Airline credit cards are cards co-branded with airlines. Usually, the cards can be used both for purchases with the airline as well as for other spending. These cards are an alternative to general purpose travel cards.
For a long time, I was against signing up for an airline card. But I changed my mind recently and I now have one in my wallet. I'm very glad about it — here's why.
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The big reason why I signed up for an airline credit card
The single biggest reason why I signed up for an airline credit card is because my family and I almost always fly with one particular airline.
For a long time, we used to shop around and pick our flight based on which airline offered the cheapest rates. But, because of our current family structure and our needs as far as when, where, and how we fly, we now have to fly with the same airline for all of our trips.
Since we are loyal to one particular airline, it made a lot of sense for us to sign up for a card offered by that airline. That's because airline credit cards typically offer a huge host of perks, which can include things like access to their airline lounges, free checked bags, upgrades to premium seats, and more. However, you can usually benefit from using these perks only if you are flying with the airline that the card came from.
If I was flying with lots of different airlines like I used to, most of the perks the card offers would go unused or would be underutilized. I might get to take advantage of the free lounge access once or twice a year if I happened to be flying on the airline my card came from, but this wouldn't be good enough to justify paying an annual fee. And, most airline cards offering the most generous cardholder benefits do charge a fee — so I wanted to make sure that paying it was justified.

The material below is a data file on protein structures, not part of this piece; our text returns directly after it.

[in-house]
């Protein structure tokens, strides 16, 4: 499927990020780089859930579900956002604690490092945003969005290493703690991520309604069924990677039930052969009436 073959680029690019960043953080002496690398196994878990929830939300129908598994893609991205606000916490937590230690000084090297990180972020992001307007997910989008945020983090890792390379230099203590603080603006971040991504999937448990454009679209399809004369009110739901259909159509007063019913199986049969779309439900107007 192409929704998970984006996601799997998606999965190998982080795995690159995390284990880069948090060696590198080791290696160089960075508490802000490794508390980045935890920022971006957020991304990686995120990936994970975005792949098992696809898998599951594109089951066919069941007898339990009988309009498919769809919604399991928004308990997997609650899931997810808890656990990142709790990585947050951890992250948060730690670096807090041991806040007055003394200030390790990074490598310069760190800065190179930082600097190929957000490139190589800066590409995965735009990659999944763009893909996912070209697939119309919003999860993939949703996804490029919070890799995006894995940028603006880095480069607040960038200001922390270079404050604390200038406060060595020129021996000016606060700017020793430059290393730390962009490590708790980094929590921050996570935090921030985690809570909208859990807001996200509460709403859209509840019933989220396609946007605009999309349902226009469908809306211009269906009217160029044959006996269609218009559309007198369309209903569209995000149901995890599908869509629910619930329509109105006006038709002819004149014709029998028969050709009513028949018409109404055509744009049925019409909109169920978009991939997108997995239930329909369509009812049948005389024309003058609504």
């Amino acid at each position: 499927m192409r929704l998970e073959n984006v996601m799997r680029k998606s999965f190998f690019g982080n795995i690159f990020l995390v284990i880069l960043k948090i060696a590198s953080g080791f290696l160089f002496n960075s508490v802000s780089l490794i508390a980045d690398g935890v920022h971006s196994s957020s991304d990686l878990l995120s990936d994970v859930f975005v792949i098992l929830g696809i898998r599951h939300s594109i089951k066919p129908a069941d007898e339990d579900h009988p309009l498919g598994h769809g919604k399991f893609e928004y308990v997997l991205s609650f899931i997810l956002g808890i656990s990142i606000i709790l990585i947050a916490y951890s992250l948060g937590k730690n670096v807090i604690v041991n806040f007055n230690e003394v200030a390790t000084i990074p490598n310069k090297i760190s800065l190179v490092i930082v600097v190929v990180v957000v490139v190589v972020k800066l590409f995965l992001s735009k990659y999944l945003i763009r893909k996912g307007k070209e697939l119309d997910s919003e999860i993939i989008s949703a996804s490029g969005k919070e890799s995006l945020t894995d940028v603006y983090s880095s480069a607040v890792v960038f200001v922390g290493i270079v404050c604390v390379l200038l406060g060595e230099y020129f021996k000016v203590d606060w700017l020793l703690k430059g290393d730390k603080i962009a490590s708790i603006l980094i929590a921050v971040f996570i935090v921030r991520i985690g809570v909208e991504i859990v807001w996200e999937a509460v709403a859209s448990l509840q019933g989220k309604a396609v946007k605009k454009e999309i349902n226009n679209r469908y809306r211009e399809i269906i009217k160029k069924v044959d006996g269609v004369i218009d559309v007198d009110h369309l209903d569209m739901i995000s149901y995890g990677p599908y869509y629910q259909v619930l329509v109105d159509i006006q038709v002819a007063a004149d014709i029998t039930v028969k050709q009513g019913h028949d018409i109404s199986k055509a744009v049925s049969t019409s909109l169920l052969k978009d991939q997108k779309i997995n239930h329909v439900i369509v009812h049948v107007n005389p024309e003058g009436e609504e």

My airline credit card gives me a lot of bang for my buck
I'm very glad I signed up for my airline credit card, because my family and I took 12 flights last year (including round-trip flights) — and on each and every one of those flights, we flew with the airline that issued our branded credit card.
This meant we got to enjoy airline lounge access 12 times at no extra cost which, by itself, was enough to make signing up for the airline card worth it. Of course, I could pay for a day pass at a cost of around $60 per flight, or join a program like Priority Pass that offers discounted rates to access lounges.
But, even with Priority Pass, which charges membership fees starting at $69, there's still a charge for each lounge visit. The only way to get unlimited trips to the lounge without having to pay each time would be to pay $469 for a Prestige Membership — and even then, I'd have to pay for guests each time.
My card offered me not just lounge access, but tons of other airline-specific perks as well. As long as I continue to fly with this airline for all my trips, which is the plan for the foreseeable future, keeping the card will be well worth it. If I go back to choosing flights based on price and end up flying with all different carriers, though, I would absolutely cancel the card.
Anyone who is considering getting a card from a particular airline should take the time to think about how they prefer to travel. If you're loyal to one airline and travel often on it, getting a co-branded card if that carrier offers one is often well worth it — even if you have to pay an annual fee to get all of the best benefits the card issuer offers.
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